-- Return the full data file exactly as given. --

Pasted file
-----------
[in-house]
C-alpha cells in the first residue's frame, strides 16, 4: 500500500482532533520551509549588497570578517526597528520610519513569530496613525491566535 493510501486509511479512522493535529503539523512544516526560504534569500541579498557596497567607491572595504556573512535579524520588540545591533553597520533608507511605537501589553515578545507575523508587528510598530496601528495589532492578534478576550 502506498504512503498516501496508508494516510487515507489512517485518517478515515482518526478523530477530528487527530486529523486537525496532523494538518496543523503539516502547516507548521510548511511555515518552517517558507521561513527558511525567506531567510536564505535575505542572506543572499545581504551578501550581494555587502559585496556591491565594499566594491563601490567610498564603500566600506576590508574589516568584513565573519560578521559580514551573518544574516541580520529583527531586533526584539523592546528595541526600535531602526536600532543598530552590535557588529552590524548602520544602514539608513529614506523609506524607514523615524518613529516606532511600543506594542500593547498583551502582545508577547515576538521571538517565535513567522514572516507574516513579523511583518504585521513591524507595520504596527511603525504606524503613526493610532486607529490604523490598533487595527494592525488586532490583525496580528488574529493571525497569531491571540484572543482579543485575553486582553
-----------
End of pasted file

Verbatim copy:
[in-house]
C-alpha cells in the first residue's frame, strides 16, 4: 500500500482532533520551509549588497570578517526597528520610519513569530496613525491566535 493510501486509511479512522493535529503539523512544516526560504534569500541579498557596497567607491572595504556573512535579524520588540545591533553597520533608507511605537501589553515578545507575523508587528510598530496601528495589532492578534478576550 502506498504512503498516501496508508494516510487515507489512517485518517478515515482518526478523530477530528487527530486529523486537525496532523494538518496543523503539516502547516507548521510548511511555515518552517517558507521561513527558511525567506531567510536564505535575505542572506543572499545581504551578501550581494555587502559585496556591491565594499566594491563601490567610498564603500566600506576590508574589516568584513565573519560578521559580514551573518544574516541580520529583527531586533526584539523592546528595541526600535531602526536600532543598530552590535557588529552590524548602520544602514539608513529614506523609506524607514523615524518613529516606532511600543506594542500593547498583551502582545508577547515576538521571538517565535513567522514572516507574516513579523511583518504585521513591524507595520504596527511603525504606524503613526493610532486607529490604523490598533487595527494592525488586532490583525496580528488574529493571525497569531491571540484572543482579543485575553486582553